• Develop a testing strategy: identify the types of testing that can be applied to the project, analyze available environments and resources for testing, describe priorities for unforeseen situations, how and where testing documentation will be conducted; 
  • Determine the testing environment: what equipment is needed for testing; 
  • Create a plan that describes what testing starts with and ends with, and what will be tested. 

Stage 3. Creating test documentation 

The goal of this stage is to create documentation that covers details, progress, and clarity for the customer. Communication with other teams and understanding customer desires directly affect the quality of test documentation. After testing is conducted, its success can be analyzed.

Test documentation may consist of: 

  • Test scenarios: what and how will be tested during regression, smoke, and acceptance testing; 
  • Reporting: testing results, list of bugs and their severity;
  • Testing methodologies. 

The level of detail in test documentation depends on the project and may differ in scope, format, and volume. It is important for a tester to maintain up-to-date documentation and make any changes related to the final product.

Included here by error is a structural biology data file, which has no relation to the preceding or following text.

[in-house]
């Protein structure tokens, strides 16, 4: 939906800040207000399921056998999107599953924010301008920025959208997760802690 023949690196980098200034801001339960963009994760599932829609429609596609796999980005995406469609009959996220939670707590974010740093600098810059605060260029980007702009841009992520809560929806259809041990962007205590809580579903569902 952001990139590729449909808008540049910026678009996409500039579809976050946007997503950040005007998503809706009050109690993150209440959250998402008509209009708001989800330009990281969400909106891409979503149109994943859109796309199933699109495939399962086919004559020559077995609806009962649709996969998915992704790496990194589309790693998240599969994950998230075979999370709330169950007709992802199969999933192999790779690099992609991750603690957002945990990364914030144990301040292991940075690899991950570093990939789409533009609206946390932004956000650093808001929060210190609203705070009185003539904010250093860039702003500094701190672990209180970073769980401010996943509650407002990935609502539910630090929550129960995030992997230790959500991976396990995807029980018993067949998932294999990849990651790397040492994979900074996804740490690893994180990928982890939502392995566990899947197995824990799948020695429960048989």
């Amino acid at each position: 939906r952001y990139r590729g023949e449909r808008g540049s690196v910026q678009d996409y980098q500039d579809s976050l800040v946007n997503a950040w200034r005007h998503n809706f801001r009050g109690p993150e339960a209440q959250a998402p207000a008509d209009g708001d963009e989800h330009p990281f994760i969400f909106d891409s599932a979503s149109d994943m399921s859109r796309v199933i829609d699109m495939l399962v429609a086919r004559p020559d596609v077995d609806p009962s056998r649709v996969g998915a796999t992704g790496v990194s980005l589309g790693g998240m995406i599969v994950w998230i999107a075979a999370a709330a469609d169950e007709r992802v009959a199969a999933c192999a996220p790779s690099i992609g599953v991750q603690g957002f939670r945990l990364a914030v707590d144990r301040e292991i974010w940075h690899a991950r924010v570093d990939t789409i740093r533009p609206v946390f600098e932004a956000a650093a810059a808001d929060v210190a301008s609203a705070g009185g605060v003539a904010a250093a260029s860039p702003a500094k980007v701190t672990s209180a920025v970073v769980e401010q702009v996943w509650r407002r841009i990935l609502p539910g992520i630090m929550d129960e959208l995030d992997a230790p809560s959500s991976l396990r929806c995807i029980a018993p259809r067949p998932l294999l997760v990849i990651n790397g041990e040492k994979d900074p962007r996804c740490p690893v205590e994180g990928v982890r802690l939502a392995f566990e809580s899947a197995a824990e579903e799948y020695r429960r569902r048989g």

Stage 4. Prototype testing 

When creating and testing a product prototype, it is necessary to identify major deviations from the expected result and compliance with the business strategy. Errors in the logic of the main functionality are also detected and vulnerabilities and defects that were made during the development stage are eliminated. The client can participate in the prototype testing process to assess the progress of product development.  

After testing, client feedback is collected. New requests must be documented, assessed for timing, implemented into the project, and presented to the client for review. The most suitable method for prototype testing is closed beta testing, where a small number of people who will eventually use the product after release test it. This helps to take into account the wishes of end-users.  

Stage 5. Main testing 

Software testing is the most time-consuming and voluminous process. Reports are generated on defects found, a set of test scenarios is executed, a test environment is created, and testing is performed, the types of which were documented during the creation of test documentation. Smoke and regression testing are carried out at this stage.